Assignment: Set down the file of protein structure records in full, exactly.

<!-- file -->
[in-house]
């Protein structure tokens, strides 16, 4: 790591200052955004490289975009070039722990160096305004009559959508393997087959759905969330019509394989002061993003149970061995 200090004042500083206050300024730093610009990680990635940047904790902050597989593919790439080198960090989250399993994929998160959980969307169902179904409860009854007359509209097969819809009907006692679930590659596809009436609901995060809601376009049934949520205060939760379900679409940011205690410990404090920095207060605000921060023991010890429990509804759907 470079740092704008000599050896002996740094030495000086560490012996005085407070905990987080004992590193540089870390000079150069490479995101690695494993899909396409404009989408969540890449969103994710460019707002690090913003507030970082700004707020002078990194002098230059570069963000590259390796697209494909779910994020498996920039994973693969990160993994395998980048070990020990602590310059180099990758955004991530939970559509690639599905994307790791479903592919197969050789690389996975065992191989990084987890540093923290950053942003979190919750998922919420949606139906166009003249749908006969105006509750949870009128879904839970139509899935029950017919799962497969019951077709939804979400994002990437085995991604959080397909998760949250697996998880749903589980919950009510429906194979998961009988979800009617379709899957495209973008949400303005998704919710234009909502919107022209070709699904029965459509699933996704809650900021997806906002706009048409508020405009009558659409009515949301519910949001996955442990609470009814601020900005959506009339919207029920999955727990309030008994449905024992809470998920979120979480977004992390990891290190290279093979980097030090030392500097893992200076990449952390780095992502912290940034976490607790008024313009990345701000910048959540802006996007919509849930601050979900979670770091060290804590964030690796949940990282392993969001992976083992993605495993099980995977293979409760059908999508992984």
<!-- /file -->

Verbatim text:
[in-house]
């Protein structure tokens, strides 16, 4: 790591200052955004490289975009070039722990160096305004009559959508393997087959759905969330019509394989002061993003149970061995 200090004042500083206050300024730093610009990680990635940047904790902050597989593919790439080198960090989250399993994929998160959980969307169902179904409860009854007359509209097969819809009907006692679930590659596809009436609901995060809601376009049934949520205060939760379900679409940011205690410990404090920095207060605000921060023991010890429990509804759907 470079740092704008000599050896002996740094030495000086560490012996005085407070905990987080004992590193540089870390000079150069490479995101690695494993899909396409404009989408969540890449969103994710460019707002690090913003507030970082700004707020002078990194002098230059570069963000590259390796697209494909779910994020498996920039994973693969990160993994395998980048070990020990602590310059180099990758955004991530939970559509690639599905994307790791479903592919197969050789690389996975065992191989990084987890540093923290950053942003979190919750998922919420949606139906166009003249749908006969105006509750949870009128879904839970139509899935029950017919799962497969019951077709939804979400994002990437085995991604959080397909998760949250697996998880749903589980919950009510429906194979998961009988979800009617379709899957495209973008949400303005998704919710234009909502919107022209070709699904029965459509699933996704809650900021997806906002706009048409508020405009009558659409009515949301519910949001996955442990609470009814601020900005959506009339919207029920999955727990309030008994449905024992809470998920979120979480977004992390990891290190290279093979980097030090030392500097893992200076990449952390780095992502912290940034976490607790008024313009990345701000910048959540802006996007919509849930601050979900979670770091060290804590964030690796949940990282392993969001992976083992993605495993099980995977293979409760059908999508992984």